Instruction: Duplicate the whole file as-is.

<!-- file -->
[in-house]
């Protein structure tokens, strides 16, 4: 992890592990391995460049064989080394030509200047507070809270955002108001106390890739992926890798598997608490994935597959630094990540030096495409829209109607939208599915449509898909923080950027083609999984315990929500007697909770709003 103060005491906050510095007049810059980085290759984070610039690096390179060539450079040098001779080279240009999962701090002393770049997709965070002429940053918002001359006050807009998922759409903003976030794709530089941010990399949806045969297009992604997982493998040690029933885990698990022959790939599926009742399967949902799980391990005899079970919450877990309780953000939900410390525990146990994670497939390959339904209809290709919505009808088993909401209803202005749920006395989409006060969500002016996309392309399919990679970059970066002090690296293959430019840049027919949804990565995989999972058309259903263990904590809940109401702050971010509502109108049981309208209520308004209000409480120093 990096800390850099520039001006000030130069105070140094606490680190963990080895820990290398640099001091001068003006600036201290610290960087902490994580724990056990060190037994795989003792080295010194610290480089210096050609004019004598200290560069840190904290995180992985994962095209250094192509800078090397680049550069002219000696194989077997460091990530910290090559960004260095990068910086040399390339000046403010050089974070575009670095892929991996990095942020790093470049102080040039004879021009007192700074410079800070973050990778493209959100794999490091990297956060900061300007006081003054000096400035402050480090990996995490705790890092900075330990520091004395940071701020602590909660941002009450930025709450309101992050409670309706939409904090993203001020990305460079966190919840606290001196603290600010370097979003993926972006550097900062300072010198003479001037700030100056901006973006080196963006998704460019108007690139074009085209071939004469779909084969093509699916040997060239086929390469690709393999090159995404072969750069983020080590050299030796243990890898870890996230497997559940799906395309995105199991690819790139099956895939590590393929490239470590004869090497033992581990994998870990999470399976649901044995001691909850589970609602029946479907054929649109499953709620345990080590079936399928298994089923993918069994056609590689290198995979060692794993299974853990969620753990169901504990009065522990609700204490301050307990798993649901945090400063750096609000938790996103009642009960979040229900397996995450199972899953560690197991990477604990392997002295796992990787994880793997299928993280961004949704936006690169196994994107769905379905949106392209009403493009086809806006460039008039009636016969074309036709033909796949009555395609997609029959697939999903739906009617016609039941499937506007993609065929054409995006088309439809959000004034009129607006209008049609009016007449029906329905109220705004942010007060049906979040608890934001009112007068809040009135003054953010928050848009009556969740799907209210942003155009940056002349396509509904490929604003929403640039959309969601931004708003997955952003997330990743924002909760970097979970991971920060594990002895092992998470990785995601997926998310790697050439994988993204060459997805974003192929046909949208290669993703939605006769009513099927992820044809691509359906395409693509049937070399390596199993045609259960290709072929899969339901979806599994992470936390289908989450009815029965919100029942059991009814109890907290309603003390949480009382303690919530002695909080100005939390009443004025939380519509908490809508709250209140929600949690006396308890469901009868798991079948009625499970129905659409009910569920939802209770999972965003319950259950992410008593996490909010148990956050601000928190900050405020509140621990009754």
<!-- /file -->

[in-house]
């Protein structure tokens, strides 16, 4: 992890592990391995460049064989080394030509200047507070809270955002108001106390890739992926890798598997608490994935597959630094990540030096495409829209109607939208599915449509898909923080950027083609999984315990929500007697909770709003 103060005491906050510095007049810059980085290759984070610039690096390179060539450079040098001779080279240009999962701090002393770049997709965070002429940053918002001359006050807009998922759409903003976030794709530089941010990399949806045969297009992604997982493998040690029933885990698990022959790939599926009742399967949902799980391990005899079970919450877990309780953000939900410390525990146990994670497939390959339904209809290709919505009808088993909401209803202005749920006395989409006060969500002016996309392309399919990679970059970066002090690296293959430019840049027919949804990565995989999972058309259903263990904590809940109401702050971010509502109108049981309208209520308004209000409480120093 990096800390850099520039001006000030130069105070140094606490680190963990080895820990290398640099001091001068003006600036201290610290960087902490994580724990056990060190037994795989003792080295010194610290480089210096050609004019004598200290560069840190904290995180992985994962095209250094192509800078090397680049550069002219000696194989077997460091990530910290090559960004260095990068910086040399390339000046403010050089974070575009670095892929991996990095942020790093470049102080040039004879021009007192700074410079800070973050990778493209959100794999490091990297956060900061300007006081003054000096400035402050480090990996995490705790890092900075330990520091004395940071701020602590909660941002009450930025709450309101992050409670309706939409904090993203001020990305460079966190919840606290001196603290600010370097979003993926972006550097900062300072010198003479001037700030100056901006973006080196963006998704460019108007690139074009085209071939004469779909084969093509699916040997060239086929390469690709393999090159995404072969750069983020080590050299030796243990890898870890996230497997559940799906395309995105199991690819790139099956895939590590393929490239470590004869090497033992581990994998870990999470399976649901044995001691909850589970609602029946479907054929649109499953709620345990080590079936399928298994089923993918069994056609590689290198995979060692794993299974853990969620753990169901504990009065522990609700204490301050307990798993649901945090400063750096609000938790996103009642009960979040229900397996995450199972899953560690197991990477604990392997002295796992990787994880793997299928993280961004949704936006690169196994994107769905379905949106392209009403493009086809806006460039008039009636016969074309036709033909796949009555395609997609029959697939999903739906009617016609039941499937506007993609065929054409995006088309439809959000004034009129607006209008049609009016007449029906329905109220705004942010007060049906979040608890934001009112007068809040009135003054953010928050848009009556969740799907209210942003155009940056002349396509509904490929604003929403640039959309969601931004708003997955952003997330990743924002909760970097979970991971920060594990002895092992998470990785995601997926998310790697050439994988993204060459997805974003192929046909949208290669993703939605006769009513099927992820044809691509359906395409693509049937070399390596199993045609259960290709072929899969339901979806599994992470936390289908989450009815029965919100029942059991009814109890907290309603003390949480009382303690919530002695909080100005939390009443004025939380519509908490809508709250209140929600949690006396308890469901009868798991079948009625499970129905659409009910569920939802209770999972965003319950259950992410008593996490909010148990956050601000928190900050405020509140621990009754």